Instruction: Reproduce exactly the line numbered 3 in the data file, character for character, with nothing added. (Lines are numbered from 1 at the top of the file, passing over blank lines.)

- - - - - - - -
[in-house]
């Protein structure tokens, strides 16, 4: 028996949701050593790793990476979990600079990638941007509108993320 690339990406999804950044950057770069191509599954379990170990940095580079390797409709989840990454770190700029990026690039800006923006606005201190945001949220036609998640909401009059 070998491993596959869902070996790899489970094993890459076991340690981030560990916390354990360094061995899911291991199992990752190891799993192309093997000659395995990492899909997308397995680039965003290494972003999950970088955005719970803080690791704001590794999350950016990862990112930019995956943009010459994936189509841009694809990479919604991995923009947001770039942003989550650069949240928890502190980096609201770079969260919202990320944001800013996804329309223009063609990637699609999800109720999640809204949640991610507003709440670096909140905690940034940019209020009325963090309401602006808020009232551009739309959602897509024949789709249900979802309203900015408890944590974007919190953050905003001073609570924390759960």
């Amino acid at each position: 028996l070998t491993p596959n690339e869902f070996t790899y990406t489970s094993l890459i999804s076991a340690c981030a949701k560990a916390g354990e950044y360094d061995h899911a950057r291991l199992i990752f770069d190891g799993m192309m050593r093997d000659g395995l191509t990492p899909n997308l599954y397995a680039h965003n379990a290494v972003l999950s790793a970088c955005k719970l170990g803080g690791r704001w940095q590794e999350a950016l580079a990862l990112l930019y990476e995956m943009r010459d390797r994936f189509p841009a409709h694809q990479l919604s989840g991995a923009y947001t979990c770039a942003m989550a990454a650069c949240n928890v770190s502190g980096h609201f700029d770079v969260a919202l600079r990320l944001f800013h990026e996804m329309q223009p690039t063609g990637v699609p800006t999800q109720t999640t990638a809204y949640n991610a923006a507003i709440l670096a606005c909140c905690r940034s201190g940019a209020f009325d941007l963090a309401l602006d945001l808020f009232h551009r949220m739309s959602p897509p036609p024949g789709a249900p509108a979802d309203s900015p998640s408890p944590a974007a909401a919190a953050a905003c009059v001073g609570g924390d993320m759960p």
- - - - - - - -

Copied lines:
């Amino acid at each position: 028996l070998t491993p596959n690339e869902f070996t790899y990406t489970s094993l890459i999804s076991a340690c981030a949701k560990a916390g354990e950044y360094d061995h899911a950057r291991l199992i990752f770069d190891g799993m192309m050593r093997d000659g395995l191509t990492p899909n997308l599954y397995a680039h965003n379990a290494v972003l999950s790793a970088c955005k719970l170990g803080g690791r704001w940095q590794e999350a950016l580079a990862l990112l930019y990476e995956m943009r010459d390797r994936f189509p841009a409709h694809q990479l919604s989840g991995a923009y947001t979990c770039a942003m989550a990454a650069c949240n928890v770190s502190g980096h609201f700029d770079v969260a919202l600079r990320l944001f800013h990026e996804m329309q223009p690039t063609g990637v699609p800006t999800q109720t999640t990638a809204y949640n991610a923006a507003i709440l670096a606005c909140c905690r940034s201190g940019a209020f009325d941007l963090a309401l602006d945001l808020f009232h551009r949220m739309s959602p897509p036609p024949g789709a249900p509108a979802d309203s900015p998640s408890p944590a974007a909401a919190a953050a905003c009059v001073g609570g924390d993320m759960p």